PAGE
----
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Why Central Bank Swaps Haven’t Put a Stop to LIBOR’s Climb

May 17th, 2010 Michael McDonough

Defying most investors’ expectations, LIBOR’s climb has continued unabated, despite the reopening of the Fed’s Reciprocal Currency Swap lines.    According to the ECB’s records on May 11th seven bidders tapped USD9.2bn of the swaps at a rate of 1.22%, or nearly 100bps above the OIS funding rate.  Ray Stone of Stone & McCarthy Research Associates, may have the best explanation I have been able to find as to why LIBOR has been unaffected by the Fed’s announcement.  In short Ray says that the liquidity provided by the central banks will be available at ‘fixed rates’ that is set ‘roundly 100bps over the OIS funds rate, or equivalent, setting up a penalty rate similar to the Fed’s discount rate.  Ray believes this penalty rate will act as a ceiling on LIBOR, which according to my calculations would presently put a 1.22% cap on 3M LIBOR, compared to a current rate of 0.460%.  Therefore, the mechanisms significant penalty over traditional interbank funding (LIBOR) ‘accounts for lack of impact on underlying money market conditions’.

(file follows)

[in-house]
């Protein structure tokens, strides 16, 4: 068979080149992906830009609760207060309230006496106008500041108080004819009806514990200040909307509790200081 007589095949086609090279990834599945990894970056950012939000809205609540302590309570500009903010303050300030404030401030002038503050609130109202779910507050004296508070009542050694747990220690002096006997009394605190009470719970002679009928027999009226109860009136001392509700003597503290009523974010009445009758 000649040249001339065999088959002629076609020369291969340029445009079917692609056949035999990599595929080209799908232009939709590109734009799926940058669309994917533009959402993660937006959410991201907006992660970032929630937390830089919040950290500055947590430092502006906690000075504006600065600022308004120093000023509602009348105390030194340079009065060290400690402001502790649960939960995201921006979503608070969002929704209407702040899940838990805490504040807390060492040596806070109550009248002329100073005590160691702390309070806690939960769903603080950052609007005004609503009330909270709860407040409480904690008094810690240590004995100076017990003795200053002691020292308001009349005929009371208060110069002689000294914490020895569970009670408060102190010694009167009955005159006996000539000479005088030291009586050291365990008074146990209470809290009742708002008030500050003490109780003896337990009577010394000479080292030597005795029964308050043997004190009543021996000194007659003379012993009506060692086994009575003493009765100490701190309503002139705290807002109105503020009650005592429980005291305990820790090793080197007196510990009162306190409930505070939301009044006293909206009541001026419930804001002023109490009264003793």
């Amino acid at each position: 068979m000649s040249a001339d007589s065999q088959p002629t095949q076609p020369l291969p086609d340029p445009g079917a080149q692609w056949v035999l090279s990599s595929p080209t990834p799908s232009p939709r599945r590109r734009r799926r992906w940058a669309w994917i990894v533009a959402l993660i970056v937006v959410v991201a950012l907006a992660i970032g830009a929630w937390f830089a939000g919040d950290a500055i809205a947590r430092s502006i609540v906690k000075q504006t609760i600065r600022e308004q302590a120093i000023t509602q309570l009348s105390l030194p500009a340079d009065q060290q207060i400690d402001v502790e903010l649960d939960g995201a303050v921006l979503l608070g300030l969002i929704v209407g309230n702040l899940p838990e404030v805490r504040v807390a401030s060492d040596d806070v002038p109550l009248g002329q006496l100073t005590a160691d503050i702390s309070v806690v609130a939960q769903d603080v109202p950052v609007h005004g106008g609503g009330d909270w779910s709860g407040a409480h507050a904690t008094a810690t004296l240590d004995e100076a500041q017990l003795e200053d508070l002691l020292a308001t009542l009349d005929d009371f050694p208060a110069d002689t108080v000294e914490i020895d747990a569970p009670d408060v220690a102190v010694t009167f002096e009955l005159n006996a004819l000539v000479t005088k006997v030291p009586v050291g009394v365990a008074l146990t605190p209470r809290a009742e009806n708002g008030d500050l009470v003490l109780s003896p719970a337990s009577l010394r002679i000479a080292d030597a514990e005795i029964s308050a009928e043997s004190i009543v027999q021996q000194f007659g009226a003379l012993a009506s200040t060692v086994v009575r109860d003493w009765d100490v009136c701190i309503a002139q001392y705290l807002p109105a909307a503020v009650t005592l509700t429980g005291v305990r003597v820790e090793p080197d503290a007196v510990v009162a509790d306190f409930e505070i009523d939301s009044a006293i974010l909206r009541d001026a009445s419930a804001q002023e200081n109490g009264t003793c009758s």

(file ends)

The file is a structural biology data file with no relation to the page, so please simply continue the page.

3M LIBOR vs 3M Treasury

Source: Bloomberg

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